need large 1ph motor

I am looking for a large (7.5-10HP) 240V single phase motor to drive a 15KW 3PH alternator to make real 3PH power for my workshop.
Anyone know a source in the chicago area?
I already have 3 phase converters in the shop and I like them for specific applications but I need more 3ph power for grinders and things that don't need VS. I already have the alternator so I might as well use it for something useful.
chuck
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Charles
Have you determined the alternator's shaft RPM required for 60 Hz?
And, since I have never seen a used (affordable) single phase motor bigger than 10 HP, I wonder if you could consider getting a hugh (maybe 30 HP) old (cheap) 3 phase motor and drive it with single phase.
Jerry

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How about an engine?

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Been there done that. All I need is a enough 3PH power to run a 2HP motor. A 5HP drive motor might be enough but I would rather have a 7.5
chuck
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5 hp should be plenty assuming you are not trying to accelerate a huge alternator rotor on start up.
Bear in mine that the alternator output freq. is going to be less than 60 Hz by the same percentage that the motor runs below synchronous speed. This should not be a problem for tool motors except that they will be down on power by roughly the same percentage that they are down on speed.
Randy
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On Thu, 22 Jul 2004 17:16:46 GMT, "Randal O'Brian"

Belt drive 'em and build the "slip" into the ratio. To accellerate the heavy armature rotor on startup you want the old repulsion start motor (the one with brushes that lift when the motor comes up to speed)
I have a nice one sitting in my shed here in Ontario - not sure what HP but it weighs about 200 lbs. (Century Electric)

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Clare
Is there a marking on the alternator that indicates the frequency out if it with some standard RPM?
The torque to rotate an alternator is less than that required to start up an air compressor. I suspect that almost any induction motor would spin-up that 200 pound alternator if it was powerfull enough to overcome the total "windage" and bearing losses. Granted, it might take 20 or 30 seconds for a marginally small motor to get up to operating RPM, but the torque required to rotate an alternator is small compared to things like air compressors.
If frequency control of the 3 phase voltage is important, a synchronous motor can be used to drive the alternator. That way, the output RPM doesnt vary as much with changing loads.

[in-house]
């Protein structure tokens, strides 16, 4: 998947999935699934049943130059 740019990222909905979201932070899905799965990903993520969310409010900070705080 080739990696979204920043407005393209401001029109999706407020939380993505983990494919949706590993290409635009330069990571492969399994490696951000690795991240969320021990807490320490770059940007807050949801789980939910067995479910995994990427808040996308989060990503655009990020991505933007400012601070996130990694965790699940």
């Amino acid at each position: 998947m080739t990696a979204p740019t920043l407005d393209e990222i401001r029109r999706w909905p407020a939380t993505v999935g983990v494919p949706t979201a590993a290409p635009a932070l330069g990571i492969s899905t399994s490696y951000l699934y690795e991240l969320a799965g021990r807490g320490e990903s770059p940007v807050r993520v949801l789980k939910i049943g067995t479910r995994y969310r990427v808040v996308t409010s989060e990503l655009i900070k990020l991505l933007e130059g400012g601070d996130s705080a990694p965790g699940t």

Jerry
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Jerry,
What you wrote seems to say an alternator makes free power! I think you know better than that! An alternator's input will require at least 1-1/2 times the power it is putting out.
Bob Swinney
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Bob
I couldnt find the place where I suggested the alternator power was free. I meant to imply that alternators can be spun up with a common induction motor. I would think that an old (maybe free) 3 phase 10 HP motor could easily spin up an alternator and keep it running when the alternator was loaded by 2 motors 2 HP each. I think that if I had plans to spin a 15 KW alternator with a single phase motor, I look around for a used 30 HP 3 phase motor and run it on single phase. I occasionally see 30 HP motors in the trash but have never had need for something that big.
Jerry
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Right on, Jerry. I didn't mean to insult your intelligence with my statement - I just wanted to clear the point of any possible confusion. Yeah. I heartily concur that a large 3-phase motor would be the way to go. No doubt about that. It would be much easier to find a large 3-phase motor than a single-phase one of the same rating. Make that -- practically impossible to get a single-phase motor of greater than 10 HP.
The original poster seemed to be afraid of rotary phase converters which is why this thread got started. He will almost have to build a rotary phase converter (better if he did) in order to start and run a large 3-phase motor on single-phase power.
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Those (single phase motors above a couple of hp) are available.
Problem is, they're not common so they won't go for free. They probably will command a premium even when bought new because they sell so few.
Three phase motor, of, say, 7 hp, with some capacitors and a potential relay to start it?